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    Default clear communication: how to use the international alphabet

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    Have you ever been on the phone and were asked to spell out your name for another person? Has the other person still spelled your name wrong, even though you’ve said each letter slowly and clearly (well, you thought so anyway)? You can increase your chances of success using the International Alphabet.

    What is the International Alphabet?

    The International Alphabet is an alphabet that uses standardized words to represent letters. The alphabet has various names, depending on the organization. For instance, it can be referred to as the NATO phonetic alphabet. The alphabet’s origins are in the military and navy—two areas requiring accurate information to be transmitted over many people. The alphabet itself has seen variations over the decades; however, the current alphabet used by the travel industry, as well as by many other professions, is the one below:

    A = Alpha

    B = Bravo

    C = Charlie

    D = Delta

    E = Echo

    F = Foxtrot

    G = Golf

    H = Hotel

    I = India

    J = Juliet

    K = Kilo

    L = Lima

    M = Mike

    N = November

    O = Oscar

    P = Papa

    Q = Quebec

    R = Romeo

    S = Sierra

    T = Tango

    U = Uniform

    V = Victor

    W = Whiskey

    X = X-Ray

    Y = Yankee

    Z = Zulu

    How Does It Work?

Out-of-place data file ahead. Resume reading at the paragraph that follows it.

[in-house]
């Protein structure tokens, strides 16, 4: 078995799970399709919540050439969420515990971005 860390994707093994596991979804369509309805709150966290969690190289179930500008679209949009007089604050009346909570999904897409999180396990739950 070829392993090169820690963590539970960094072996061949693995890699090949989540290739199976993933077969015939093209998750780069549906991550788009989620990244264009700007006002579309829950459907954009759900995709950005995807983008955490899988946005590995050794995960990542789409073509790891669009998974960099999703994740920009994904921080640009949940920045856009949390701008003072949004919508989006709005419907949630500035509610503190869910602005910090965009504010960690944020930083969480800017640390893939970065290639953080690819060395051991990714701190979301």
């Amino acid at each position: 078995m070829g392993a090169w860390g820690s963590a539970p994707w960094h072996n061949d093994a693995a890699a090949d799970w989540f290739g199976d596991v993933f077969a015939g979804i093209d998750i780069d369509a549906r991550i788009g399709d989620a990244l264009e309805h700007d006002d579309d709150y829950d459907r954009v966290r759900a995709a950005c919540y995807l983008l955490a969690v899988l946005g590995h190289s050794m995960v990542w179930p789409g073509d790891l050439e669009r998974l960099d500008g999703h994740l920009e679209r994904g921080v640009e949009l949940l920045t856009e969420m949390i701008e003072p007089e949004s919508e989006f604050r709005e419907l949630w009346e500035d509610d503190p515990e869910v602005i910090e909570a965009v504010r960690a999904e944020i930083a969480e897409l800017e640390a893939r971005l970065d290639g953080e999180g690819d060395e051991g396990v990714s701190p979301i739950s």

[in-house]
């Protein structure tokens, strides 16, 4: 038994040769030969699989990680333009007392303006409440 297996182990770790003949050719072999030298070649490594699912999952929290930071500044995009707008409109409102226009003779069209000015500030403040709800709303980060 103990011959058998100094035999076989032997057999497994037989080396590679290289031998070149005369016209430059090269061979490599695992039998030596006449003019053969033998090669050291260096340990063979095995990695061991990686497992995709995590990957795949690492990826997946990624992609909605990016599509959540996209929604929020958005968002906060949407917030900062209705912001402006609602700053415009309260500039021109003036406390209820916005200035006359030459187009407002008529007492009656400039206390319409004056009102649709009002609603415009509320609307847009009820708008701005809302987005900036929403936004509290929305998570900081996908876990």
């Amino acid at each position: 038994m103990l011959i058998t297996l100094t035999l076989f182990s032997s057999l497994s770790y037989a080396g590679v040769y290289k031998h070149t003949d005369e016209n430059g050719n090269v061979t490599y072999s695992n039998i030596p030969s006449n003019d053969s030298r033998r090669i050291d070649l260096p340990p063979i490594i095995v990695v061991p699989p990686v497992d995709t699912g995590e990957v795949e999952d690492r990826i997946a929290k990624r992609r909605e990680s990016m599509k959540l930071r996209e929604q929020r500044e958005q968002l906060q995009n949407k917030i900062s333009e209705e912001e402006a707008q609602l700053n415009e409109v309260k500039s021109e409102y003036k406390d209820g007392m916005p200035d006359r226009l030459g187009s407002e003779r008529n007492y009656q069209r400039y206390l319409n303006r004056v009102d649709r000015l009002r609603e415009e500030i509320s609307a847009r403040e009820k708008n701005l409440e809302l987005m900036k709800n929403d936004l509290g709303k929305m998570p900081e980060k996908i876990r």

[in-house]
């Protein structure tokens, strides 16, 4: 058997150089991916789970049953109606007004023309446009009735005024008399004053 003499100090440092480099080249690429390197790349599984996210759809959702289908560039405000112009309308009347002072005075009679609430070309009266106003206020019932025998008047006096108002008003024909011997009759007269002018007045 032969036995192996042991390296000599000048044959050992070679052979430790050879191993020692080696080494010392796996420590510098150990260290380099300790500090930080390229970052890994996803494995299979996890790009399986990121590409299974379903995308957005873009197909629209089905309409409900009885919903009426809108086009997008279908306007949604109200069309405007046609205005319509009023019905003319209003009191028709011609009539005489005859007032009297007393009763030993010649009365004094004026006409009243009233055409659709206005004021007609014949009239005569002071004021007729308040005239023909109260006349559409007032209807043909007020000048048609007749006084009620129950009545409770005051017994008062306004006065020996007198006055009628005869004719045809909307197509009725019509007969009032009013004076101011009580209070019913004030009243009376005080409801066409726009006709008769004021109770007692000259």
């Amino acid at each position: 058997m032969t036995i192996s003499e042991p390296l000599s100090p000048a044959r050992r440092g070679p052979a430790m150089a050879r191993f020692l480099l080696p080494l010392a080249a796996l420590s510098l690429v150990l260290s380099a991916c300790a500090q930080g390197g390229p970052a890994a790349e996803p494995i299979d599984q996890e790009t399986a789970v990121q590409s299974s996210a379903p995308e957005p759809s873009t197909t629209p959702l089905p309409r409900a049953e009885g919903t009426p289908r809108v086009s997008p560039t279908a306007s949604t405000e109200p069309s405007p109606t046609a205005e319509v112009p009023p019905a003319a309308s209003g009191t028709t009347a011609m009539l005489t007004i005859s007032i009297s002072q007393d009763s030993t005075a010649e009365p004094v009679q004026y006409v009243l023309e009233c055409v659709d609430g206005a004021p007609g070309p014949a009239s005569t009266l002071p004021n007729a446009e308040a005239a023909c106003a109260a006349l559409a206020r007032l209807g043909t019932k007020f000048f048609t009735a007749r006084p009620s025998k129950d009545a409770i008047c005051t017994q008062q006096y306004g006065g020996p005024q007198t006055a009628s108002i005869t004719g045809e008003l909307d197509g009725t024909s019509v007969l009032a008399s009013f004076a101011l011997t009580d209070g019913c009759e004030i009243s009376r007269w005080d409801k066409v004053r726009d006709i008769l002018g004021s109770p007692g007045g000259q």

Let’s say your name is Jane Doe. If you need to spell out your name (e.g., when booking a trip), you would spell out your first name as “Juliet Alpha November Echo” and your last name as “Delta Oscar Echo.”

    Why Can’t I Just Invent My Own Alphabet?
    Question: My last name is Smith. Can’t I just say S as in Sweet, M as in Moon, I as in Ice, T as in Taco, H as in Hot sauce?

    Sure you could! But, there is no guarantee that the person on the other line will understand you correctly. With the increase in outsourcing to other countries, the operator may not be a native English speaker and may not be familiar with all of the words. For example, K as in Knowledge might make the other person think the letter you want is “N” and not “K.” Or, some words may sound similar to even a native English speaker and the other person mishears the word you said—especially if you were to use common rhyming words, such as “bell,” “sell,” etc. The person may only hear the last part of the word and assume what they heard was what you intended.

    The International Alphabet helps people communicate clearly by keeping the alphabet used constant. The more you familiarize yourself with this alphabet, the easier it will be to use it. Think about Morse code. If you are unfamiliar with Morse Code, you will just hear random beeps. However, those well-versed in this code can make meaning of the sounds. The International Alphabet is similar. Once you are aware that certain words mean letters, you won’t think you hear a twisted version of Romeo and Juliet who Tango in Uniform in November at a Hotel. Rather you may just be receiving an acronym—or a secret code!



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